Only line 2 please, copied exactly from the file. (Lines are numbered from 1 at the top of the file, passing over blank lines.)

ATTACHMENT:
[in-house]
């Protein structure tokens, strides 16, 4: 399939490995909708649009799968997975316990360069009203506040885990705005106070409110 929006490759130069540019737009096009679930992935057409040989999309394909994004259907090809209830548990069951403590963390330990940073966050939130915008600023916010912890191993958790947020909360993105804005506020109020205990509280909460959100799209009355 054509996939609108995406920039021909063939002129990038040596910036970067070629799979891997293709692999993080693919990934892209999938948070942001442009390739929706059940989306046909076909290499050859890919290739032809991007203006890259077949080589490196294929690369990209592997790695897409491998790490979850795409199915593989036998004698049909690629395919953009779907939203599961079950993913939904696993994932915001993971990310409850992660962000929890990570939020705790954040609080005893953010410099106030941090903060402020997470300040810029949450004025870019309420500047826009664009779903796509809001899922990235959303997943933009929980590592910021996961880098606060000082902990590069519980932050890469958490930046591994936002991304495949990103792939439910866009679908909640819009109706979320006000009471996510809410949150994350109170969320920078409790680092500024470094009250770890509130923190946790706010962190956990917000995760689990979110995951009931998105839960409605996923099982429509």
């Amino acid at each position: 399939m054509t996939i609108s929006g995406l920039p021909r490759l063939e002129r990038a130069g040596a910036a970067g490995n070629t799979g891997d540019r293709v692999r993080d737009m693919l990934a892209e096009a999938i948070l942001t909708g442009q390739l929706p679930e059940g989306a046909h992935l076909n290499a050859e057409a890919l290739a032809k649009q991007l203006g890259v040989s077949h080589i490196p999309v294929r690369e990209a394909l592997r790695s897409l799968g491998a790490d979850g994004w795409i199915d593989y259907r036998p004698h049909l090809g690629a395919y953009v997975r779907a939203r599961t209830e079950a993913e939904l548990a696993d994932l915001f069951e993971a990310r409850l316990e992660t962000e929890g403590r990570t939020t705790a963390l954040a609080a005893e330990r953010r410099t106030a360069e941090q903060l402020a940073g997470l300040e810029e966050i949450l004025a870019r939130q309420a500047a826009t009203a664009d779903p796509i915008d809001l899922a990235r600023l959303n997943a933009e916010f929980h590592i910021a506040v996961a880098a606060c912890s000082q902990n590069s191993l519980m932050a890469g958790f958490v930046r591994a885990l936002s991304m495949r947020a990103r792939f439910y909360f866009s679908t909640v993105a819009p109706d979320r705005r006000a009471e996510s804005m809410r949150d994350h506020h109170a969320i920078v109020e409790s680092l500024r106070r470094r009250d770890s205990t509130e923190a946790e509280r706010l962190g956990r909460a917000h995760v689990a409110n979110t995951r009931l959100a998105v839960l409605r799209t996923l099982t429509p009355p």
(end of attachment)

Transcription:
């Protein structure tokens, strides 16, 4: 399939490995909708649009799968997975316990360069009203506040885990705005106070409110 929006490759130069540019737009096009679930992935057409040989999309394909994004259907090809209830548990069951403590963390330990940073966050939130915008600023916010912890191993958790947020909360993105804005506020109020205990509280909460959100799209009355 054509996939609108995406920039021909063939002129990038040596910036970067070629799979891997293709692999993080693919990934892209999938948070942001442009390739929706059940989306046909076909290499050859890919290739032809991007203006890259077949080589490196294929690369990209592997790695897409491998790490979850795409199915593989036998004698049909690629395919953009779907939203599961079950993913939904696993994932915001993971990310409850992660962000929890990570939020705790954040609080005893953010410099106030941090903060402020997470300040810029949450004025870019309420500047826009664009779903796509809001899922990235959303997943933009929980590592910021996961880098606060000082902990590069519980932050890469958490930046591994936002991304495949990103792939439910866009679908909640819009109706979320006000009471996510809410949150994350109170969320920078409790680092500024470094009250770890509130923190946790706010962190956990917000995760689990979110995951009931998105839960409605996923099982429509």